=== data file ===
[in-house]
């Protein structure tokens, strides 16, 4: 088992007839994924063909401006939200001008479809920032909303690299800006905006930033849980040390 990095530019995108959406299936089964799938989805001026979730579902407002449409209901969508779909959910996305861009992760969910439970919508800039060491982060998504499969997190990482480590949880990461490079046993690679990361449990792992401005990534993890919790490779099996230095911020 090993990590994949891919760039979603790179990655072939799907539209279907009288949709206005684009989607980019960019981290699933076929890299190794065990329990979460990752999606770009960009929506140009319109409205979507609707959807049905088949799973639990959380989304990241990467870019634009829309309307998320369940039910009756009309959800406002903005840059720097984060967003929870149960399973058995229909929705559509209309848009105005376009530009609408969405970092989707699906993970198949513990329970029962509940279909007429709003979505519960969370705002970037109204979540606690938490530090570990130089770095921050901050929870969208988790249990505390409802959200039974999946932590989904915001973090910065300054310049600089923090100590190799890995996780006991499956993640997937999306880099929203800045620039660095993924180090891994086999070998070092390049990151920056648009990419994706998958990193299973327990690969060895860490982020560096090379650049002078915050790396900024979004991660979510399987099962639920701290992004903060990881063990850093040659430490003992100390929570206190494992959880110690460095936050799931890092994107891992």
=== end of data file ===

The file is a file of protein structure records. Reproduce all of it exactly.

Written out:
[in-house]
């Protein structure tokens, strides 16, 4: 088992007839994924063909401006939200001008479809920032909303690299800006905006930033849980040390 990095530019995108959406299936089964799938989805001026979730579902407002449409209901969508779909959910996305861009992760969910439970919508800039060491982060998504499969997190990482480590949880990461490079046993690679990361449990792992401005990534993890919790490779099996230095911020 090993990590994949891919760039979603790179990655072939799907539209279907009288949709206005684009989607980019960019981290699933076929890299190794065990329990979460990752999606770009960009929506140009319109409205979507609707959807049905088949799973639990959380989304990241990467870019634009829309309307998320369940039910009756009309959800406002903005840059720097984060967003929870149960399973058995229909929705559509209309848009105005376009530009609408969405970092989707699906993970198949513990329970029962509940279909007429709003979505519960969370705002970037109204979540606690938490530090570990130089770095921050901050929870969208988790249990505390409802959200039974999946932590989904915001973090910065300054310049600089923090100590190799890995996780006991499956993640997937999306880099929203800045620039660095993924180090891994086999070998070092390049990151920056648009990419994706998958990193299973327990690969060895860490982020560096090379650049002078915050790396900024979004991660979510399987099962639920701290992004903060990881063990850093040659430490003992100390929570206190494992959880110690460095936050799931890092994107891992």